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Higher churn

Discounted customers have more than double the churn rate than those who weren’t given a discount, so giving a may shorten the average customer lifecycle. Oftentimes, discounts bring in new customers who only make one purchase. If you look at the graph below, which is broken down by the level of discount, you’ll notice a strong correlation of churn increasing as the discount level increases. 

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Impacts growth

Part of the reason we love a recurring revenue model is because we can predict growth. However, once you start discounting, it becomes increasingly complicated to predict as your value proposition is compromised and customer loyalty is not consistent across your customer base. Customers that are acquired with a discount are more likely to churn, but it’s more difficult to know when they will do so, making growth unpredictable. 

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Are discounts really worth it? Why discounting should be a short-term strategy

You can’t discount yourself into becoming a successful business; discount pricing hurts your bottom line too much and isn't ideal for new products. For SaaS specifically, discounting is a short-term strategy because the cons outweigh the pros. It circles back to everything I mentioned above—higher churn rate, lower willingness to pay, lower profit margin, and unpredictable growth. Additionally, when you discount a product, the perceived value takes a hit. Customers won’t be in for the long-term if they feel your product isn’t of high value.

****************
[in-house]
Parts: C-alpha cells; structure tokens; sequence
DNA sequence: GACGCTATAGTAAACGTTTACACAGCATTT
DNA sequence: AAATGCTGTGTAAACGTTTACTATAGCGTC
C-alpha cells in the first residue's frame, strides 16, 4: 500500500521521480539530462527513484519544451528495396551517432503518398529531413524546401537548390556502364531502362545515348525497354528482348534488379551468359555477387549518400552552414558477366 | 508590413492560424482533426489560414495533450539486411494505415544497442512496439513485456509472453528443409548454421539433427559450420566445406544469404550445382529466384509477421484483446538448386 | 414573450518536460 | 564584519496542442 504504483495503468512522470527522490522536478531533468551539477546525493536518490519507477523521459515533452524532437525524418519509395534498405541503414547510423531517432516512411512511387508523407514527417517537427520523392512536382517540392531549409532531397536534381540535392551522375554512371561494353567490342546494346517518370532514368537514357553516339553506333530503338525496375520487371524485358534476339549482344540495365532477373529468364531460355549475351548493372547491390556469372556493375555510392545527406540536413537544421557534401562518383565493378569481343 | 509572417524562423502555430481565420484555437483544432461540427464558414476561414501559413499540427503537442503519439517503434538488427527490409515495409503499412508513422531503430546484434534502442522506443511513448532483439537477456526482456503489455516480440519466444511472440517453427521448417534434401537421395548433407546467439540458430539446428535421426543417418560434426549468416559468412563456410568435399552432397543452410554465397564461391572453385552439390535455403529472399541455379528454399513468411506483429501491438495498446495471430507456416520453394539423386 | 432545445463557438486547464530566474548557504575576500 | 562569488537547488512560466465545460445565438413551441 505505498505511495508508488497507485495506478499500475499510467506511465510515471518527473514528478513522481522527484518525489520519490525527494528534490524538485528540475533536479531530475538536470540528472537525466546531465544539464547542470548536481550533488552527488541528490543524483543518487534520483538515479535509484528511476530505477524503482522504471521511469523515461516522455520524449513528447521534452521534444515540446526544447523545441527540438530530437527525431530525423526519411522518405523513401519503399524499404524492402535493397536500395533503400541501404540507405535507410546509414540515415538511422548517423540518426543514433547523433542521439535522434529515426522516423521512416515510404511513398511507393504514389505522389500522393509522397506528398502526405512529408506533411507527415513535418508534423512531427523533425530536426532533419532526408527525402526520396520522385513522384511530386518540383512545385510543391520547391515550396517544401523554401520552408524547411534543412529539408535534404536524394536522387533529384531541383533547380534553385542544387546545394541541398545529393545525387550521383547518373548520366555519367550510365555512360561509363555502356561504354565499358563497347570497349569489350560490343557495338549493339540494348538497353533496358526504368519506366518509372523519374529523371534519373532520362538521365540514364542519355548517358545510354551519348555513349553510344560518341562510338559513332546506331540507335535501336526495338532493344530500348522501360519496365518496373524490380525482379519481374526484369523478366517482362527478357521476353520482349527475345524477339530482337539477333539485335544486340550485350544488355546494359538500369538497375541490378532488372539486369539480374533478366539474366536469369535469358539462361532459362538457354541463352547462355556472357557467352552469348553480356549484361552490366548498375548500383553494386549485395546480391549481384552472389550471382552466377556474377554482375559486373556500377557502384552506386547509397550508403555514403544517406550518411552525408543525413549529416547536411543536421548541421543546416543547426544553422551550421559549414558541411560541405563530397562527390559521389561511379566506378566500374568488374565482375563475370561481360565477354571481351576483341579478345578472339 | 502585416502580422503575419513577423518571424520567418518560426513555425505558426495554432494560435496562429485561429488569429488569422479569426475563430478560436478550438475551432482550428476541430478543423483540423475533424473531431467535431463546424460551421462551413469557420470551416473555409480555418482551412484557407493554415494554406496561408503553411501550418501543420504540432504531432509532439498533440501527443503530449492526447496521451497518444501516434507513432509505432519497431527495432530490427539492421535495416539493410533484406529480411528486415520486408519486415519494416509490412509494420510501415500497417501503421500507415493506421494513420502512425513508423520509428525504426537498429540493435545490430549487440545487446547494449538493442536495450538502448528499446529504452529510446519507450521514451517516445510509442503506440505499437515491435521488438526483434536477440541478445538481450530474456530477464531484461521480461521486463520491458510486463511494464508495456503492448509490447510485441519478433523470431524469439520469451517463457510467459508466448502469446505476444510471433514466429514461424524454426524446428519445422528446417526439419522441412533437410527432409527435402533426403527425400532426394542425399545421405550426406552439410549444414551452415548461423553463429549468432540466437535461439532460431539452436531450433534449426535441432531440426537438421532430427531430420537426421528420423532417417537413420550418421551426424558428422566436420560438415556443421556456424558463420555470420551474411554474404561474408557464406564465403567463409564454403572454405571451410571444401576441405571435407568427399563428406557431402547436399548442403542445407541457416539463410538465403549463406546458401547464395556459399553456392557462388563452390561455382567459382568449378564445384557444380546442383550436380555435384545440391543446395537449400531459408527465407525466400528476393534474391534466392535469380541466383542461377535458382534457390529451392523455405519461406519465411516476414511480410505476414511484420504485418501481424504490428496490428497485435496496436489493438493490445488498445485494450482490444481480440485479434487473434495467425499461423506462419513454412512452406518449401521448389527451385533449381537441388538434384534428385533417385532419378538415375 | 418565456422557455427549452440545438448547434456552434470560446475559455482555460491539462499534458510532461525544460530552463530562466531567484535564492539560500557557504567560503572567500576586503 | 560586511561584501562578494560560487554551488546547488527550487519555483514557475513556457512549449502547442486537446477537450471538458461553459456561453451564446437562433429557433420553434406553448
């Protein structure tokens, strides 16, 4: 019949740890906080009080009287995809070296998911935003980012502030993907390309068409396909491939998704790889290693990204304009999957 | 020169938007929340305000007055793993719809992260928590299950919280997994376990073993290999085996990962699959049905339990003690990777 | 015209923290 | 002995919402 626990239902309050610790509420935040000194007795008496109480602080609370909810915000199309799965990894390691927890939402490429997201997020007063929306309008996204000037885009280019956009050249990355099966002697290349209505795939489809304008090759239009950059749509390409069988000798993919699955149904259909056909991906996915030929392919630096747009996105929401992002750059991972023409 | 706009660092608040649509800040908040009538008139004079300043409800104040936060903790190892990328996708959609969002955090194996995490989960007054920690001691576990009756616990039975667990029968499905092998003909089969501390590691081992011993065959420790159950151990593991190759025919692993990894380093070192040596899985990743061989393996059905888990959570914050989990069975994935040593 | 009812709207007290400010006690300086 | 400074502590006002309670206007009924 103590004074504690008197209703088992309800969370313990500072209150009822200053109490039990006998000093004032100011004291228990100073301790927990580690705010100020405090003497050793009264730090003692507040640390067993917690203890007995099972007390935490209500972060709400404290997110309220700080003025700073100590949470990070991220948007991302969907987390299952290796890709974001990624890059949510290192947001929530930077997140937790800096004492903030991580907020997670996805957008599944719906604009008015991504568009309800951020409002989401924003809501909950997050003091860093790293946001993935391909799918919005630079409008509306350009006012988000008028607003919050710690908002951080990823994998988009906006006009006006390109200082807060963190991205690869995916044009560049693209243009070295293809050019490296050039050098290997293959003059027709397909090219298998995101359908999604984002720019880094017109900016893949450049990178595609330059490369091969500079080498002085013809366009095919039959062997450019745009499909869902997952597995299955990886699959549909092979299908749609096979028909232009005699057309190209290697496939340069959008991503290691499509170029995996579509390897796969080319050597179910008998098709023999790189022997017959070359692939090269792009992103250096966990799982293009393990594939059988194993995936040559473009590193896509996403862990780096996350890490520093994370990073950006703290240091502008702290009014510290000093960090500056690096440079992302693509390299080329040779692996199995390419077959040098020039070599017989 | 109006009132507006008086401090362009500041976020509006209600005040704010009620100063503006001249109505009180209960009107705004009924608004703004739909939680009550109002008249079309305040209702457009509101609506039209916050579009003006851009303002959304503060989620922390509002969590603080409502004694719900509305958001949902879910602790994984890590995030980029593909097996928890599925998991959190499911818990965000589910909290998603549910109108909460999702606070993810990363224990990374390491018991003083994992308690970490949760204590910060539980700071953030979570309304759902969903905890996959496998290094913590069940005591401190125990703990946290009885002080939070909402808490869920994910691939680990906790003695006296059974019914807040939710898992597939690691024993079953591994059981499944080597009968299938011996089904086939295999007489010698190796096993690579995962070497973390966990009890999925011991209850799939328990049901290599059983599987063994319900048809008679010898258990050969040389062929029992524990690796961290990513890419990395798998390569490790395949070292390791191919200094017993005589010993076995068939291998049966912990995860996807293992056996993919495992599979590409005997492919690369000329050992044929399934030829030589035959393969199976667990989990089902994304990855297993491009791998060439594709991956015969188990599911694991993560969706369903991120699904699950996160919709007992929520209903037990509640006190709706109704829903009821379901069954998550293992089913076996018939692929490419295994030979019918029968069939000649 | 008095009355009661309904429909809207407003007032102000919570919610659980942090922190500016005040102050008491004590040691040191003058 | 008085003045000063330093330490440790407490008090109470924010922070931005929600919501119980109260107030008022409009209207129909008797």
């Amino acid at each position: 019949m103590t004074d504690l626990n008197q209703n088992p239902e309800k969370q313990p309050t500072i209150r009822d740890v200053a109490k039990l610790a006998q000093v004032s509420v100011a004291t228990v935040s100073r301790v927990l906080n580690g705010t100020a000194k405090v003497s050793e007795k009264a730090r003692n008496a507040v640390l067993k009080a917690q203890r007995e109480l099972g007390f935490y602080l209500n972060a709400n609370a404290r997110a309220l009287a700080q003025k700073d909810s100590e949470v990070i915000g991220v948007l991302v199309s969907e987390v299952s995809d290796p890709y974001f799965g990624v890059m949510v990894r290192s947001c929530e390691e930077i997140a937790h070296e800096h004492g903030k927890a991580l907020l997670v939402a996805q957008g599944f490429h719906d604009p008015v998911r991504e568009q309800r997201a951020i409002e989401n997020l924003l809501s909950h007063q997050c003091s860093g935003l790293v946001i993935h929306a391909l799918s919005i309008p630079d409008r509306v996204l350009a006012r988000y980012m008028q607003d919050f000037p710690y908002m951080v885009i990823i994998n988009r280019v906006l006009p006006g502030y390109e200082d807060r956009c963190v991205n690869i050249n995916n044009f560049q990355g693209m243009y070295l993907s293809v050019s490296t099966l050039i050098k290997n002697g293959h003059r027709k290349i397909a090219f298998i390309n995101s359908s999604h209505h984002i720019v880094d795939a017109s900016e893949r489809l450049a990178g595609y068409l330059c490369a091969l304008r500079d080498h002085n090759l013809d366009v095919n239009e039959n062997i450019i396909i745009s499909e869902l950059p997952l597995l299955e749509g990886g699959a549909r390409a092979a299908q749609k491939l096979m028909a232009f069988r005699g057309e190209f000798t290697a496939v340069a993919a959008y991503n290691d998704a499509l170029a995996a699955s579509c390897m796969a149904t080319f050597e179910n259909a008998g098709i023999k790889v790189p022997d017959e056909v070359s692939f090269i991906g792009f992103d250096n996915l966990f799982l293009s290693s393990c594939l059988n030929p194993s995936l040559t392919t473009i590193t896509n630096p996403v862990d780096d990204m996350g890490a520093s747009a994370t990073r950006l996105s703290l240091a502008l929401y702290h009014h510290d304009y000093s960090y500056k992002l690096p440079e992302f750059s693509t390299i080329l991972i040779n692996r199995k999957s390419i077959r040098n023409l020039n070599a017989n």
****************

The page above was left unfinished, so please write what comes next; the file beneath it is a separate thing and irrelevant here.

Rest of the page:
How to add value to your discounts

There are multiple ways you can appeal to customers without discounting. Here are three different tactics that are more effective than discounting for the long term.

 

1. Create an entry-level tier

An entry-level tier allows you to drive folks to your main product while also allowing you to capture customers with a lower willingness to pay. For this you will need a value metric, which means as your customer uses your product more (bandwidth, installs, contacts, etc.), that customer should be charged more.